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    Rollover crashes are hard to track

    Without questions about tire and vehicle types on state accident reports, the size of Florida's problem is unclear.


    © St. Petersburg Times,
    published July 30, 2001

    When the Ford-Firestone scandal surfaced last year, state investigators eager to launch an investigation in Florida tried to gather accident statistics.

    It wasn't easy.

    Florida accident reports don't include the crucial data about sport utility vehicles and tires that is needed to understand the deadly rollover crashes.

    Attorney General's Office investigators weren't able to determine how much of a problem they had on their hands because they couldn't calculate the number of people who were victims of a Firestone tire falling apart or a Ford SUV rolling over.

    "No one anticipated this would happen," said Les Garringer, who heads the inquiry for the Attorney General's Office. "So we couldn't get the detailed information we wanted."

    Accident reports do not include a place to cite the brand name or type of tire -- such as the suspect Firestone Wilderness ATs -- and whether a vehicle is an SUV as opposed to a truck, van or station wagon.

    The federal agency that oversees the auto industry estimates 203 people died and 700 more were injured in the United States in these accidents. The number of fatal crashes is likely higher, though, since states such as Florida have not accurately kept track.

    A St. Petersburg Times analysis that included calls to victims or their attorneys found that 44 people have been killed and 230 more injured in Florida since 1997 in SUVs equipped with Firestone tires. Those numbers represent considerably more fatalities and injuries than the federal government has compiled in its data.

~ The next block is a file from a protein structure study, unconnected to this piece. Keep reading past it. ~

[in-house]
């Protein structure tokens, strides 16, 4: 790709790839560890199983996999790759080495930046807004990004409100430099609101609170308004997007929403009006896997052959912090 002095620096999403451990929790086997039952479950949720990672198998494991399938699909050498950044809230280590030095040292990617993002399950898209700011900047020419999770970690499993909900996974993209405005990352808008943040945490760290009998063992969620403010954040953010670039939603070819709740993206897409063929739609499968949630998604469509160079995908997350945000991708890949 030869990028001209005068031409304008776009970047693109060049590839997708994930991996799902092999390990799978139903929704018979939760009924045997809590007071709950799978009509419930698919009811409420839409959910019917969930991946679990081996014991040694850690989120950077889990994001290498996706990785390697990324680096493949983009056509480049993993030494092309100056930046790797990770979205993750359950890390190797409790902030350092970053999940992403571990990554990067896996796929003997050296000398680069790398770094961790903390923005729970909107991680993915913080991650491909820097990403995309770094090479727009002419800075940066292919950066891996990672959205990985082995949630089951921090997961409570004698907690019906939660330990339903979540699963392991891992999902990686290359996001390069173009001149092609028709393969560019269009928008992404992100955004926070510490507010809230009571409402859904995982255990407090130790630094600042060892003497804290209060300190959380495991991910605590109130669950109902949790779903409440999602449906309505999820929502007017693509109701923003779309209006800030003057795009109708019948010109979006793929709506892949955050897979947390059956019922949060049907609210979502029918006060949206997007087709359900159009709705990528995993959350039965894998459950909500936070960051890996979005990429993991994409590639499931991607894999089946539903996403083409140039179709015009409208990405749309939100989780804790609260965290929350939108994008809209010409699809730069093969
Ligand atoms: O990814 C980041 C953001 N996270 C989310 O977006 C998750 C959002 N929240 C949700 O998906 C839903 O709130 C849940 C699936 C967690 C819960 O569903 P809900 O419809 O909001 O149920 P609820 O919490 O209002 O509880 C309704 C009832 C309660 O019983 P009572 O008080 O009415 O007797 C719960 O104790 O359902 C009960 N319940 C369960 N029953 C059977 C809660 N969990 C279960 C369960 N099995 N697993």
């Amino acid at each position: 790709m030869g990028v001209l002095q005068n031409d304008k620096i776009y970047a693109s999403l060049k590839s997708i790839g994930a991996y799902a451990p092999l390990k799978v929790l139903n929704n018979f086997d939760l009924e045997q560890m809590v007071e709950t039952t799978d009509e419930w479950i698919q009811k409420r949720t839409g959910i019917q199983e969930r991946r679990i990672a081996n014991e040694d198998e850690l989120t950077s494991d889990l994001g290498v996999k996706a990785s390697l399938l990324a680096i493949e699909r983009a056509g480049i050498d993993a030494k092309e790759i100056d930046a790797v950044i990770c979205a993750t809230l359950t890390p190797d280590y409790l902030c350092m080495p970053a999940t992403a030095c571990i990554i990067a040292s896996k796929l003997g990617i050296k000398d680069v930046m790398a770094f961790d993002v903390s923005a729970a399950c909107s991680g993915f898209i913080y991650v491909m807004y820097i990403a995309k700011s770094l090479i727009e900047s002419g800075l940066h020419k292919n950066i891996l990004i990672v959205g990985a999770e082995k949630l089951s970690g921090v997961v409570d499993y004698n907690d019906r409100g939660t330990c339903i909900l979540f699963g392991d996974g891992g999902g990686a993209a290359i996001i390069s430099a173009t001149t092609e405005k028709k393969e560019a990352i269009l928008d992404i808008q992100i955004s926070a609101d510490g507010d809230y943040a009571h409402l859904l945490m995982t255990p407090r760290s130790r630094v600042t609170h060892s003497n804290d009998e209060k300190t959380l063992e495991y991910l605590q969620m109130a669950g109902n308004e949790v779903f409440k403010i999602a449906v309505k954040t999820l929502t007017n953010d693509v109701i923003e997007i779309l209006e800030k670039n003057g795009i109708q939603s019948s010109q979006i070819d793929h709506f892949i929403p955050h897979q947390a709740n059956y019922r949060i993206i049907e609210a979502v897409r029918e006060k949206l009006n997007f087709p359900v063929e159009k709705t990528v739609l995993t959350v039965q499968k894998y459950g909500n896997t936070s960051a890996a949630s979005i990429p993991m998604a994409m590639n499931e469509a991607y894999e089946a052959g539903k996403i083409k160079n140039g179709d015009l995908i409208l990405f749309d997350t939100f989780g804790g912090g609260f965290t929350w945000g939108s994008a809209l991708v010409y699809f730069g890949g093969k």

The lack of accurate information did not halt the inquiry, though the Attorney General's Office was forced to use estimated numbers of accidents based on generalizations about how many Explorers are equipped with Firestone tires.

    Attorney General Bob Butterworth said in early May that his office planned to sue both companies on behalf of all Floridians for engaging in unfair and deceptive trade practices. Other states will decide whether to sue in their courts.

    "We're going forward," Butterworth said recently while in St. Petersburg. "We're the lead state. We're gathering information and filing papers. ... The office is trying to get the message out for people to please get rid of their Firestone tires."

    Garringer, along with four other attorneys and two investigators, will finish examining the more than 1-million Ford and Firestone documents and questioning witnesses before a suit is filed.

    Officials with the state Department of Highway Safety and Motor Vehicles have talked about changing the forms for crash reports to get a better handle on any future problems -- like this one -- but have decided not to.

    "The question came up and it was suggested that it be done," said Ray Boetsh, the state's traffic system administrator. "But we determined that it would be too difficult."

    That's partly because state officials worry that the 20,000 law enforcement officers from 300 agencies across Florida would not be consistent when filling out the forms and that they would have to spend even more time than they already do on paperwork. "The last thing some trooper wants to do is spend six hours filling out a report," Garringer said.

    The state modified the accident report forms this year to include driver distraction, a new category that includes cell phone use, and still leaves the door open for SUV and tire changes in the future.

    "I believe that probably down the road, as sensitive as it is, we would eventually make some changes," Boetsh said.

    - Times staff writer Christina Jewett contributed to this report.

    Recent coverage

    Deadly combination: Ford, Firestone and Florida (May 20-21, 2001)

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